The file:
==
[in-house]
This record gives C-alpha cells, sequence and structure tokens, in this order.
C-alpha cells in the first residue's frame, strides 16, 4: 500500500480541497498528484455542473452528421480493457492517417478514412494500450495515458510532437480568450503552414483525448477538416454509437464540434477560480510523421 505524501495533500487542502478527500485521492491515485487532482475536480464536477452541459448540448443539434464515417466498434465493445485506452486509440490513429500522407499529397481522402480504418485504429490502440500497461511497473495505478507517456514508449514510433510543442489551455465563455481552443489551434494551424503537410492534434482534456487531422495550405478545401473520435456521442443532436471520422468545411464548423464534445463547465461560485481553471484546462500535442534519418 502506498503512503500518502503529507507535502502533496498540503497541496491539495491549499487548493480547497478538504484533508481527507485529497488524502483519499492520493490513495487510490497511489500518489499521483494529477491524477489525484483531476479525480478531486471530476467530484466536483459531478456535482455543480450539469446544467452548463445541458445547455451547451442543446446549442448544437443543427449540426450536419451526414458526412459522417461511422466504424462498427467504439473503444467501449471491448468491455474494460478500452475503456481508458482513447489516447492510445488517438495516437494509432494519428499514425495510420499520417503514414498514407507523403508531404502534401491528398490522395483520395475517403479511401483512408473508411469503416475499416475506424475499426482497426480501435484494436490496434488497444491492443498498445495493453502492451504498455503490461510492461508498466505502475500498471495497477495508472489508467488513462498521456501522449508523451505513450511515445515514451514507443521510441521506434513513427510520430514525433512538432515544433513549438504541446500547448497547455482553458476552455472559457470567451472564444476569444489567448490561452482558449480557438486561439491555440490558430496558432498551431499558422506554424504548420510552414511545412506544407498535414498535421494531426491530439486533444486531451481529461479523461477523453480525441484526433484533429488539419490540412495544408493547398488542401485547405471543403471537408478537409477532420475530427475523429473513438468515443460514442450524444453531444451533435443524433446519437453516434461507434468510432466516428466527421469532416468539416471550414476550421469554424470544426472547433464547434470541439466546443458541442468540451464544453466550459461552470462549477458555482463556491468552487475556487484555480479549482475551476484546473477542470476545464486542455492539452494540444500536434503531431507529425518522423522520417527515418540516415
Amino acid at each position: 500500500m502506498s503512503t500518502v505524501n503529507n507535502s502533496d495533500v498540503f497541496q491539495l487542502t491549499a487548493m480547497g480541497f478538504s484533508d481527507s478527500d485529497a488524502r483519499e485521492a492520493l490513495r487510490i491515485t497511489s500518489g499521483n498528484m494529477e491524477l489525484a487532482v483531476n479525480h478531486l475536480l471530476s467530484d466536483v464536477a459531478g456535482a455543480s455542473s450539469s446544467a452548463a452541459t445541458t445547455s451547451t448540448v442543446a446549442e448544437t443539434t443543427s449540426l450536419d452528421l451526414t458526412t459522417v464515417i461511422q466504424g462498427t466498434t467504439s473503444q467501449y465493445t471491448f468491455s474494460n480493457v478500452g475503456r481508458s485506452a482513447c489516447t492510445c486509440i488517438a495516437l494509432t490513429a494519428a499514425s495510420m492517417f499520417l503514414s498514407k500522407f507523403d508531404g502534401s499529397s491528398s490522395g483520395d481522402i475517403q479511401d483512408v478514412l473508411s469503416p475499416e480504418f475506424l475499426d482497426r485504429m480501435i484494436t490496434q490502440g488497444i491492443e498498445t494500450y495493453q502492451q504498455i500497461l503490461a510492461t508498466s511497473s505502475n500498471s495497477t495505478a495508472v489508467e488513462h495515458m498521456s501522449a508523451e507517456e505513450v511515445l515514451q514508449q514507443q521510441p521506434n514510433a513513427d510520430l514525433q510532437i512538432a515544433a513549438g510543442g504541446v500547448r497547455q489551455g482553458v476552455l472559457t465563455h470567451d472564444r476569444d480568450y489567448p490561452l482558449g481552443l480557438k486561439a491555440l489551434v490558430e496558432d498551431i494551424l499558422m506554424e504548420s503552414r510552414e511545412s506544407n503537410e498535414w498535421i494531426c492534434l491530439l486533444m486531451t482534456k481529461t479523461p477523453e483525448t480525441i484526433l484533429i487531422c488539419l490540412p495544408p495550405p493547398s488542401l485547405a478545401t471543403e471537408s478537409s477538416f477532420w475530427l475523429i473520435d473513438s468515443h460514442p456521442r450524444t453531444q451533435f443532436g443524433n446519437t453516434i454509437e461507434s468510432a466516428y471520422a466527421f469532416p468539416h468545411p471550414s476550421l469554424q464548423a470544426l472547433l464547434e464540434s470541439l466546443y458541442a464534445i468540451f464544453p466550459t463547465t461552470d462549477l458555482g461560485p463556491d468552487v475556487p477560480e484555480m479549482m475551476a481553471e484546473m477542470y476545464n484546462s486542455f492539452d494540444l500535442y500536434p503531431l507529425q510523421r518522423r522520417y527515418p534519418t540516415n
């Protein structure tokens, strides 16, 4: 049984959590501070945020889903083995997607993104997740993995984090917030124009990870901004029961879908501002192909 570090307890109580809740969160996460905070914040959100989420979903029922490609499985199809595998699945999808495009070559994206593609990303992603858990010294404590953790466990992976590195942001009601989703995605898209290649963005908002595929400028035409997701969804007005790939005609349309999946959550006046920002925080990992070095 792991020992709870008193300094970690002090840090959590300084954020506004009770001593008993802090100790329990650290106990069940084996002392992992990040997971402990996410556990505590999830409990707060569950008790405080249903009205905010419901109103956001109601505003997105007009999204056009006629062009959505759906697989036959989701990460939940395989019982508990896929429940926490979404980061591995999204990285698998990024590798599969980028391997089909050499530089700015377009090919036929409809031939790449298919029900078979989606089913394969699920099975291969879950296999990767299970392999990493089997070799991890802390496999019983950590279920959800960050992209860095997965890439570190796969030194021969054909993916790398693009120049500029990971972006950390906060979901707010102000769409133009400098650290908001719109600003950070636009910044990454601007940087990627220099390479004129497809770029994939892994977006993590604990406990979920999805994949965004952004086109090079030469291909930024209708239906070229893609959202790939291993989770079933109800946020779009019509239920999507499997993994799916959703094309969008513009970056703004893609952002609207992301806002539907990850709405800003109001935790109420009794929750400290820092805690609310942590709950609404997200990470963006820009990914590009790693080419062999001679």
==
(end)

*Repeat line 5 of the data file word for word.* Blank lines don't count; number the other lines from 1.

């Protein structure tokens, strides 16, 4: 049984959590501070945020889903083995997607993104997740993995984090917030124009990870901004029961879908501002192909 570090307890109580809740969160996460905070914040959100989420979903029922490609499985199809595998699945999808495009070559994206593609990303992603858990010294404590953790466990992976590195942001009601989703995605898209290649963005908002595929400028035409997701969804007005790939005609349309999946959550006046920002925080990992070095 792991020992709870008193300094970690002090840090959590300084954020506004009770001593008993802090100790329990650290106990069940084996002392992992990040997971402990996410556990505590999830409990707060569950008790405080249903009205905010419901109103956001109601505003997105007009999204056009006629062009959505759906697989036959989701990460939940395989019982508990896929429940926490979404980061591995999204990285698998990024590798599969980028391997089909050499530089700015377009090919036929409809031939790449298919029900078979989606089913394969699920099975291969879950296999990767299970392999990493089997070799991890802390496999019983950590279920959800960050992209860095997965890439570190796969030194021969054909993916790398693009120049500029990971972006950390906060979901707010102000769409133009400098650290908001719109600003950070636009910044990454601007940087990627220099390479004129497809770029994939892994977006993590604990406990979920999805994949965004952004086109090079030469291909930024209708239906070229893609959202790939291993989770079933109800946020779009019509239920999507499997993994799916959703094309969008513009970056703004893609952002609207992301806002539907990850709405800003109001935790109420009794929750400290820092805690609310942590709950609404997200990470963006820009990914590009790693080419062999001679």